Smart Machinery, Smarter Leadership

Olli Laurén

Olli Laurén Egon Zehnder, Chicago

Talent Strategies for the Digital Age

A recent report in The Economist called the digitization of manufacturing “the Third Industrial Revolution” and convincingly suggested that software advances, additive manufacturing, high tech materials and a host of other technology breakthroughs will radically change how practically everything gets made. In the Machinery sector, software advances have wrought only minor disruption thus far. Machinery has evolved, certainly, but few would say it has been transformed. Nonetheless, the technology to transform the sector exists, is largely proven, and is waiting to be applied. This paper encourages Machinery sector executives to look squarely at the potential for disruptive change and invites them to explore what they can do to make the wondrous possibilities of the Digital Age their own company’s competitive advantage.


Some Machinery companies are already applying advanced technologies to excellent effect. For example, as Asian companies leverage cost and volume advantages to grab significant share of the global market for more standardized kinds of machiner y, firms in the West and Japan increasingly focus on crafting “smart” machines, automated solutions, and complex systems and services finely tuned to specific customer needs. Further, many Machinery manufacturers are heavily investing in optimizing their global supply chains via sophisticated systems integration. In terms of the products and solutions Machiner y companies offer, however, software capability has mainly been applied via embedded controls and in a non-networked structure.

The new frontier is convergence – the comprehensive blending of mechanical engineering with software engineering (as well as with electronic, computer, control and systems design engineering) from product and system concept through dev elopment, manufacturing, maintenance and service. Much is at stake. The merging of technologies and engineering disciplines to produce sophisticated new solutions will increasingly blur the lines between previously distinct industries. Effective early adopters and bold new entrants will rewrite the rules of competition, forcing once-dominant players to struggle for survival – much as bookstores and film manufacturers have struggled in the age of e-books and digital cameras.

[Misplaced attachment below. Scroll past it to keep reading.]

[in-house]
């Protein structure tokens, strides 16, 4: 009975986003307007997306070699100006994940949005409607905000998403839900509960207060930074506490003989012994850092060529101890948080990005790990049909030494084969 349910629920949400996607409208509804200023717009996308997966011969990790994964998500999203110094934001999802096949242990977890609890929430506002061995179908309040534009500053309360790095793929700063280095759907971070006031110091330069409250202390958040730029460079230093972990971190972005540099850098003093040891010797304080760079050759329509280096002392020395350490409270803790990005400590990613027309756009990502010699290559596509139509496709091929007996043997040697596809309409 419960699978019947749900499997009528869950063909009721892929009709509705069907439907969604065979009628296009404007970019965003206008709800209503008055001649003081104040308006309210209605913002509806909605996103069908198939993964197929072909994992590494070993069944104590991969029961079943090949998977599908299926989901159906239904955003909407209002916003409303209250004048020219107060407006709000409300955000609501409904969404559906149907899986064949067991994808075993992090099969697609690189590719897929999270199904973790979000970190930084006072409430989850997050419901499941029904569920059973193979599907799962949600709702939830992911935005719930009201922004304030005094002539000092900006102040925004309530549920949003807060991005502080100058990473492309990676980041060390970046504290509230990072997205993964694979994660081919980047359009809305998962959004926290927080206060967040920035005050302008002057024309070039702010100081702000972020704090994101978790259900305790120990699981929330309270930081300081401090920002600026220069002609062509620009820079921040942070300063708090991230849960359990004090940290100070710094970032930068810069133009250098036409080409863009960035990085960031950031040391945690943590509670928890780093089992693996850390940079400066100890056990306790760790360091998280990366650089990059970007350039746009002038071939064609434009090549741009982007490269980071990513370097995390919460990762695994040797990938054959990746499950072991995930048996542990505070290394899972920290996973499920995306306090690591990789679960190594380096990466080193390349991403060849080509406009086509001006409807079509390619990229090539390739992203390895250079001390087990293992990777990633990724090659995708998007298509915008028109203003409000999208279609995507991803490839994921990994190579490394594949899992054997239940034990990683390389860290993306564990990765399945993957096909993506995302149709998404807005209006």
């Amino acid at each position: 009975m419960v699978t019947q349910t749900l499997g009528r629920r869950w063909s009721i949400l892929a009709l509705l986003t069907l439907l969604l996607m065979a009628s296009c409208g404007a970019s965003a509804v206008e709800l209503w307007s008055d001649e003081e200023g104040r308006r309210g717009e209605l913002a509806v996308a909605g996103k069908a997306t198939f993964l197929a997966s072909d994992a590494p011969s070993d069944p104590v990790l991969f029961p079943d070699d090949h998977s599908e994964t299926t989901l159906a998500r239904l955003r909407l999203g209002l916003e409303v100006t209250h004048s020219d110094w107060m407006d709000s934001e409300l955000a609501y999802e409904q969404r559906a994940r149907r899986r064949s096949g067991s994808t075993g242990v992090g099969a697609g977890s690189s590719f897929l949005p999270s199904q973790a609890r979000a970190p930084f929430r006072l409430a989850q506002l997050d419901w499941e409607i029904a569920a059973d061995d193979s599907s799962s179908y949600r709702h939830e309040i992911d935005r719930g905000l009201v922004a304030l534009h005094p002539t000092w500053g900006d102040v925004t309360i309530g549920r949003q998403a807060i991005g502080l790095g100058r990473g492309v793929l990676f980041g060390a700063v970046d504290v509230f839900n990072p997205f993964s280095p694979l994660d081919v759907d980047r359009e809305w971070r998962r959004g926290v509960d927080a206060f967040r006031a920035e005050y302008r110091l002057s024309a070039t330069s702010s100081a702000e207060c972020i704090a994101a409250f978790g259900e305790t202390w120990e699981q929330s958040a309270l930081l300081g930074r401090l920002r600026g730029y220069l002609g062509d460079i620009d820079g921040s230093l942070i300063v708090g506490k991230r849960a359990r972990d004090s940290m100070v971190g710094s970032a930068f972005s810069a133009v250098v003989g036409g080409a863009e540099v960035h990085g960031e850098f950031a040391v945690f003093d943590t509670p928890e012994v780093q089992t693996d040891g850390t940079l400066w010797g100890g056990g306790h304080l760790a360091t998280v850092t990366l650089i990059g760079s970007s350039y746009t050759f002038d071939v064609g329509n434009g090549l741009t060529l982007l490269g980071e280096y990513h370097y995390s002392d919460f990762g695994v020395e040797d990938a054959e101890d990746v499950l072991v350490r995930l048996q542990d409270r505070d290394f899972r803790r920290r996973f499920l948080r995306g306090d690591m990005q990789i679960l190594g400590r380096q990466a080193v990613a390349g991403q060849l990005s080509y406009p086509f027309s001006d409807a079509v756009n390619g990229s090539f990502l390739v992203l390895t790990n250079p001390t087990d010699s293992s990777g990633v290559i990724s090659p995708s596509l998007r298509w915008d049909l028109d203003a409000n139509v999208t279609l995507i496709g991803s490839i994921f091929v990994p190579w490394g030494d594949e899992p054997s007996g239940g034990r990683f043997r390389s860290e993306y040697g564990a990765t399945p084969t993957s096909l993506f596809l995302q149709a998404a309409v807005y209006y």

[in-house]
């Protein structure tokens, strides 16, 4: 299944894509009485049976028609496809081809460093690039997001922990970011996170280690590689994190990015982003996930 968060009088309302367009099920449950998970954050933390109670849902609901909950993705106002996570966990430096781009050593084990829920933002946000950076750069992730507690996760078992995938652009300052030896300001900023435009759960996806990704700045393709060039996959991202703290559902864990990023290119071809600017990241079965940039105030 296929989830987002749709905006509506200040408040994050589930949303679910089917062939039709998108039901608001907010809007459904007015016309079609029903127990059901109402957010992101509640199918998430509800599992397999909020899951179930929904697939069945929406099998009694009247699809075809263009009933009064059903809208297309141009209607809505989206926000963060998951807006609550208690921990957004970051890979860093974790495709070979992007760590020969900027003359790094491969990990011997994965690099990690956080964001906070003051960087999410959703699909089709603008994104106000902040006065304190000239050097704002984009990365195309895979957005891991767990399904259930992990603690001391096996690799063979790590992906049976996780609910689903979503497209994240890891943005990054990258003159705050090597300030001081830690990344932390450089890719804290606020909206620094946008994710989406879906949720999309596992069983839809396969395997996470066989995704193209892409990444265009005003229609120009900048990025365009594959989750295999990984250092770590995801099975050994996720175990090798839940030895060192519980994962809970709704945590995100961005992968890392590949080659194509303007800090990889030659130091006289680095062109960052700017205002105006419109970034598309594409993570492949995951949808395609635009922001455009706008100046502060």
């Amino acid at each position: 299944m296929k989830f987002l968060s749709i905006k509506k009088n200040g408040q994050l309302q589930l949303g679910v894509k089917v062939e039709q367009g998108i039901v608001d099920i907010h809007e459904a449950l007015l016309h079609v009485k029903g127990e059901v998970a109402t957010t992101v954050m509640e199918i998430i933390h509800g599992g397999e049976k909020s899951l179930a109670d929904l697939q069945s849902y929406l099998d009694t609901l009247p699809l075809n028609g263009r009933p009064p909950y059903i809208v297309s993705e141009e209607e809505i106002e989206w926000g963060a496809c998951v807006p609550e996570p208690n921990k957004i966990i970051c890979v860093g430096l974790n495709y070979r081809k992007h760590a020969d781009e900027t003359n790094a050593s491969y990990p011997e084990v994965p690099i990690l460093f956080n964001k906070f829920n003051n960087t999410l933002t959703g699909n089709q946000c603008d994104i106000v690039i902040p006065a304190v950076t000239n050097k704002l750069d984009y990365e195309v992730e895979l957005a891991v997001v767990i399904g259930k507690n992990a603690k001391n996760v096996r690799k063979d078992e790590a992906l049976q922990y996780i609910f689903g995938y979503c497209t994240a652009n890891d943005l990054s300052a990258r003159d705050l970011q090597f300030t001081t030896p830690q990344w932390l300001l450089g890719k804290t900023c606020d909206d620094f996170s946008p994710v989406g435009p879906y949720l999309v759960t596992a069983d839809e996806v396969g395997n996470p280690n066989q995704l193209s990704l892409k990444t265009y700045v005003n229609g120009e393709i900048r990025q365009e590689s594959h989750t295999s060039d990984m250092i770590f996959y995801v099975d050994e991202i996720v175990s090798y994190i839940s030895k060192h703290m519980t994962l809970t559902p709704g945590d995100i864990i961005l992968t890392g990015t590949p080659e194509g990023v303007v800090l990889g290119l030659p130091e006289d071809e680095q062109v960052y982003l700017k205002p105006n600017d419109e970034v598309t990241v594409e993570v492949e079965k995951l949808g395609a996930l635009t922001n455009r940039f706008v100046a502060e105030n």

Convergence could unfold slowly in the vast Machinery sector. Many companies may be disinclined to change. But some, at least, will be stirred by the profound competitive advantages they may gain as first movers. Machinery companies that successfully harness the full potential of digitization, additive manufacturing, cloud computing and other advances will be able to offer customers completely customized solutions that provide highly differentiated value. Convergence will also enable some Machiner y firms to enter (or even create) lucrative new markets. The specifics are impossible to foresee, but over time convergence promises to dramatically expand the Machinery sector’s market footprint … from innovative sourcing to integrated supply chain to engaging customers through a variety of online means, both in manufacturing and services.

Machinery leaders are challenged to bring together diverse elements to create an entirely new entity. Something much more than a traditional Machinery company.

When contemplating convergence, the obstacles loom as large as the possibilities. How, for example, will traditional Machinery firms, steeped in a mechanical culture and mindset, leverage something so radically new as cloud computing? Who will creatively tap the power of big data to bring commercially robust new solutions to customers? Who has the breadth of knowledge to make the company’s solutions the best fit for the larger, ever more complex systems of which they will be a part? Above all, who will interpret all that complexity to make sound strategic choices?